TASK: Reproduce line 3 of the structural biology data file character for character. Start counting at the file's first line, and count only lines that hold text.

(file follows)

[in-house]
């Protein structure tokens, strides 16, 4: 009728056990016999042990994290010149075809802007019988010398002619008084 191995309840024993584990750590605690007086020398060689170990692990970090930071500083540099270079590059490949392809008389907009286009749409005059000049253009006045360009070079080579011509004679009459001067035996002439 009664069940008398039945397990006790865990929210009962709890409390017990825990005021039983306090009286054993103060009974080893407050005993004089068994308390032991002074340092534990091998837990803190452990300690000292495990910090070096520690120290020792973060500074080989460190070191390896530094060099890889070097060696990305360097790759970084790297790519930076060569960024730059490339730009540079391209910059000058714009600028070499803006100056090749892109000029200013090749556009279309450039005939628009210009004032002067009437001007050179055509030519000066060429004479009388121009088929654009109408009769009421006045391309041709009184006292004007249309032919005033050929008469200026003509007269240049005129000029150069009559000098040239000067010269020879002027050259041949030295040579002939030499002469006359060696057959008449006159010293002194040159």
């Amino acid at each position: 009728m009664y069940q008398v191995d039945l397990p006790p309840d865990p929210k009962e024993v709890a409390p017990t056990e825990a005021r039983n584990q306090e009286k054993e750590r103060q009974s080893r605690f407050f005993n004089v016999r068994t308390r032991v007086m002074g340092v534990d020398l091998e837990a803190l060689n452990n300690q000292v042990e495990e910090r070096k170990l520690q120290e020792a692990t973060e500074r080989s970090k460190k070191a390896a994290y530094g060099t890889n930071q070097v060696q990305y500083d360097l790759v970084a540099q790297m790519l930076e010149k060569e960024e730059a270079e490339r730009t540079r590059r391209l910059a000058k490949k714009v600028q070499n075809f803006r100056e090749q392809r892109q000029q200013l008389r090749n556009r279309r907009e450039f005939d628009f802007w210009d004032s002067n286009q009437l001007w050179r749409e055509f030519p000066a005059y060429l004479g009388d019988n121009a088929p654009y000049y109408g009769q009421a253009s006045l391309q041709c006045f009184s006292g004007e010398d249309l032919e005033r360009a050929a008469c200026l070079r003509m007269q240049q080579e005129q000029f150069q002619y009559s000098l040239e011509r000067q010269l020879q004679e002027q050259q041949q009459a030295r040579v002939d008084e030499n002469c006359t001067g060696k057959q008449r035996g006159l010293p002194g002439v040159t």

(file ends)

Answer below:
């Amino acid at each position: 009728m009664y069940q008398v191995d039945l397990p006790p309840d865990p929210k009962e024993v709890a409390p017990t056990e825990a005021r039983n584990q306090e009286k054993e750590r103060q009974s080893r605690f407050f005993n004089v016999r068994t308390r032991v007086m002074g340092v534990d020398l091998e837990a803190l060689n452990n300690q000292v042990e495990e910090r070096k170990l520690q120290e020792a692990t973060e500074r080989s970090k460190k070191a390896a994290y530094g060099t890889n930071q070097v060696q990305y500083d360097l790759v970084a540099q790297m790519l930076e010149k060569e960024e730059a270079e490339r730009t540079r590059r391209l910059a000058k490949k714009v600028q070499n075809f803006r100056e090749q392809r892109q000029q200013l008389r090749n556009r279309r907009e450039f005939d628009f802007w210009d004032s002067n286009q009437l001007w050179r749409e055509f030519p000066a005059y060429l004479g009388d019988n121009a088929p654009y000049y109408g009769q009421a253009s006045l391309q041709c006045f009184s006292g004007e010398d249309l032919e005033r360009a050929a008469c200026l070079r003509m007269q240049q080579e005129q000029f150069q002619y009559s000098l040239e011509r000067q010269l020879q004679e002027q050259q041949q009459a030295r040579v002939d008084e030499n002469c006359t001067g060696k057959q008449r035996g006159l010293p002194g002439v040159t």